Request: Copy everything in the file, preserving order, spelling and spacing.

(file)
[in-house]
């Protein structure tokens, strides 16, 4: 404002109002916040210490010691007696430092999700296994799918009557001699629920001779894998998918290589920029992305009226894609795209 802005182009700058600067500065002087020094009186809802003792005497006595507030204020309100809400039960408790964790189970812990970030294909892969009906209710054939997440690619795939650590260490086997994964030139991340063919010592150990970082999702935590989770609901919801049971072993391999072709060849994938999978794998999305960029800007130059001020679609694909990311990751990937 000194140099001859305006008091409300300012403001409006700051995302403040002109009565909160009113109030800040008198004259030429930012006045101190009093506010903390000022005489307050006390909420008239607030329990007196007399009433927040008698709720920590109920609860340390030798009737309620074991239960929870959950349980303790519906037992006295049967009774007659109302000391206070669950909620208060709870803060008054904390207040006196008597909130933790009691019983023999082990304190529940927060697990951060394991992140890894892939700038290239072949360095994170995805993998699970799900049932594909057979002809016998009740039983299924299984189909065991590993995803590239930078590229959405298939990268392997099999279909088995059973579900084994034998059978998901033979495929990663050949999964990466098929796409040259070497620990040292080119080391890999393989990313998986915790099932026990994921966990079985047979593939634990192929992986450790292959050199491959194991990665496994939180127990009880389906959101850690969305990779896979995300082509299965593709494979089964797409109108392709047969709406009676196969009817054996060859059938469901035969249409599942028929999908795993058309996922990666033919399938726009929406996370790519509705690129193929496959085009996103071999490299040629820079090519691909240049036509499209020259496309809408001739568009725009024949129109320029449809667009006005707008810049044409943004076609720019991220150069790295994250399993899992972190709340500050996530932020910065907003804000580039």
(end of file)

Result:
[in-house]
């Protein structure tokens, strides 16, 4: 404002109002916040210490010691007696430092999700296994799918009557001699629920001779894998998918290589920029992305009226894609795209 802005182009700058600067500065002087020094009186809802003792005497006595507030204020309100809400039960408790964790189970812990970030294909892969009906209710054939997440690619795939650590260490086997994964030139991340063919010592150990970082999702935590989770609901919801049971072993391999072709060849994938999978794998999305960029800007130059001020679609694909990311990751990937 000194140099001859305006008091409300300012403001409006700051995302403040002109009565909160009113109030800040008198004259030429930012006045101190009093506010903390000022005489307050006390909420008239607030329990007196007399009433927040008698709720920590109920609860340390030798009737309620074991239960929870959950349980303790519906037992006295049967009774007659109302000391206070669950909620208060709870803060008054904390207040006196008597909130933790009691019983023999082990304190529940927060697990951060394991992140890894892939700038290239072949360095994170995805993998699970799900049932594909057979002809016998009740039983299924299984189909065991590993995803590239930078590229959405298939990268392997099999279909088995059973579900084994034998059978998901033979495929990663050949999964990466098929796409040259070497620990040292080119080391890999393989990313998986915790099932026990994921966990079985047979593939634990192929992986450790292959050199491959194991990665496994939180127990009880389906959101850690969305990779896979995300082509299965593709494979089964797409109108392709047969709406009676196969009817054996060859059938469901035969249409599942028929999908795993058309996922990666033919399938726009929406996370790519509705690129193929496959085009996103071999490299040629820079090519691909240049036509499209020259496309809408001739568009725009024949129109320029449809667009006005707008810049044409943004076609720019991220150069790295994250399993899992972190709340500050996530932020910065907003804000580039």